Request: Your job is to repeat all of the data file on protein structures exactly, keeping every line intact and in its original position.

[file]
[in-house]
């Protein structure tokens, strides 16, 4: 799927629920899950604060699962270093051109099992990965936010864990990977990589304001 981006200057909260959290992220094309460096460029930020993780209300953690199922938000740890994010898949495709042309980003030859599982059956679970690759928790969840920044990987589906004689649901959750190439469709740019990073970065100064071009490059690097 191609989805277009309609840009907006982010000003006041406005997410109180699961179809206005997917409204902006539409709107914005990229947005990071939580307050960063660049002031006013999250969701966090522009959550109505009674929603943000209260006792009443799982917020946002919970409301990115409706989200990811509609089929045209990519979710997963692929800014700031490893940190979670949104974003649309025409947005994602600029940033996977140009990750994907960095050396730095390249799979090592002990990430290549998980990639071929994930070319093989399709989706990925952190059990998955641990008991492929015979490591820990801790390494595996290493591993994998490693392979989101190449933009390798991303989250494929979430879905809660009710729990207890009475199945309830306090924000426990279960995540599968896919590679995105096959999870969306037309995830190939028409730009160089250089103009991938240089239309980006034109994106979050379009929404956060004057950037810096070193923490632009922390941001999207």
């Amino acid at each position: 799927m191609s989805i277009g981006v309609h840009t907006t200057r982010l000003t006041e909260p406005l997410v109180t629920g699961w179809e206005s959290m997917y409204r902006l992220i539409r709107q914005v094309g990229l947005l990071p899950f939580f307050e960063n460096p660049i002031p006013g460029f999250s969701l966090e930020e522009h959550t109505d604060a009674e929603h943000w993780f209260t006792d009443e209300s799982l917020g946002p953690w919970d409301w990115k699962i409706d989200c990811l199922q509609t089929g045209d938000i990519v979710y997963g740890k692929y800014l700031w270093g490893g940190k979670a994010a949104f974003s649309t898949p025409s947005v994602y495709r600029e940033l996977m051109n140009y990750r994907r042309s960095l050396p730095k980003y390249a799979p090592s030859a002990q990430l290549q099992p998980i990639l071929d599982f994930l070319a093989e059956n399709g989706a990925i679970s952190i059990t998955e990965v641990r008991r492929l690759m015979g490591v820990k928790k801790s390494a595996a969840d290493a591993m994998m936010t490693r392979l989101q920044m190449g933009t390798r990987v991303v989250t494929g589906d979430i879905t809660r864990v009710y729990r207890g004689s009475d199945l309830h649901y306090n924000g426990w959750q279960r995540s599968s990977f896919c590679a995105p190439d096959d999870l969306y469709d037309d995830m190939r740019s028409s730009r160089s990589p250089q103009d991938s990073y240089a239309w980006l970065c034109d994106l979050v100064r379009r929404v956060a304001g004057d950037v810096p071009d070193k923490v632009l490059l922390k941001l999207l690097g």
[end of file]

[in-house]
């Protein structure tokens, strides 16, 4: 799927629920899950604060699962270093051109099992990965936010864990990977990589304001 981006200057909260959290992220094309460096460029930020993780209300953690199922938000740890994010898949495709042309980003030859599982059956679970690759928790969840920044990987589906004689649901959750190439469709740019990073970065100064071009490059690097 191609989805277009309609840009907006982010000003006041406005997410109180699961179809206005997917409204902006539409709107914005990229947005990071939580307050960063660049002031006013999250969701966090522009959550109505009674929603943000209260006792009443799982917020946002919970409301990115409706989200990811509609089929045209990519979710997963692929800014700031490893940190979670949104974003649309025409947005994602600029940033996977140009990750994907960095050396730095390249799979090592002990990430290549998980990639071929994930070319093989399709989706990925952190059990998955641990008991492929015979490591820990801790390494595996290493591993994998490693392979989101190449933009390798991303989250494929979430879905809660009710729990207890009475199945309830306090924000426990279960995540599968896919590679995105096959999870969306037309995830190939028409730009160089250089103009991938240089239309980006034109994106979050379009929404956060004057950037810096070193923490632009922390941001999207």
């Amino acid at each position: 799927m191609s989805i277009g981006v309609h840009t907006t200057r982010l000003t006041e909260p406005l997410v109180t629920g699961w179809e206005s959290m997917y409204r902006l992220i539409r709107q914005v094309g990229l947005l990071p899950f939580f307050e960063n460096p660049i002031p006013g460029f999250s969701l966090e930020e522009h959550t109505d604060a009674e929603h943000w993780f209260t006792d009443e209300s799982l917020g946002p953690w919970d409301w990115k699962i409706d989200c990811l199922q509609t089929g045209d938000i990519v979710y997963g740890k692929y800014l700031w270093g490893g940190k979670a994010a949104f974003s649309t898949p025409s947005v994602y495709r600029e940033l996977m051109n140009y990750r994907r042309s960095l050396p730095k980003y390249a799979p090592s030859a002990q990430l290549q099992p998980i990639l071929d599982f994930l070319a093989e059956n399709g989706a990925i679970s952190i059990t998955e990965v641990r008991r492929l690759m015979g490591v820990k928790k801790s390494a595996a969840d290493a591993m994998m936010t490693r392979l989101q920044m190449g933009t390798r990987v991303v989250t494929g589906d979430i879905t809660r864990v009710y729990r207890g004689s009475d199945l309830h649901y306090n924000g426990w959750q279960r995540s599968s990977f896919c590679a995105p190439d096959d999870l969306y469709d037309d995830m190939r740019s028409s730009r160089s990589p250089q103009d991938s990073y240089a239309w980006l970065c034109d994106l979050v100064r379009r929404v956060a304001g004057d950037v810096p071009d070193k923490v632009l490059l922390k941001l999207l690097g």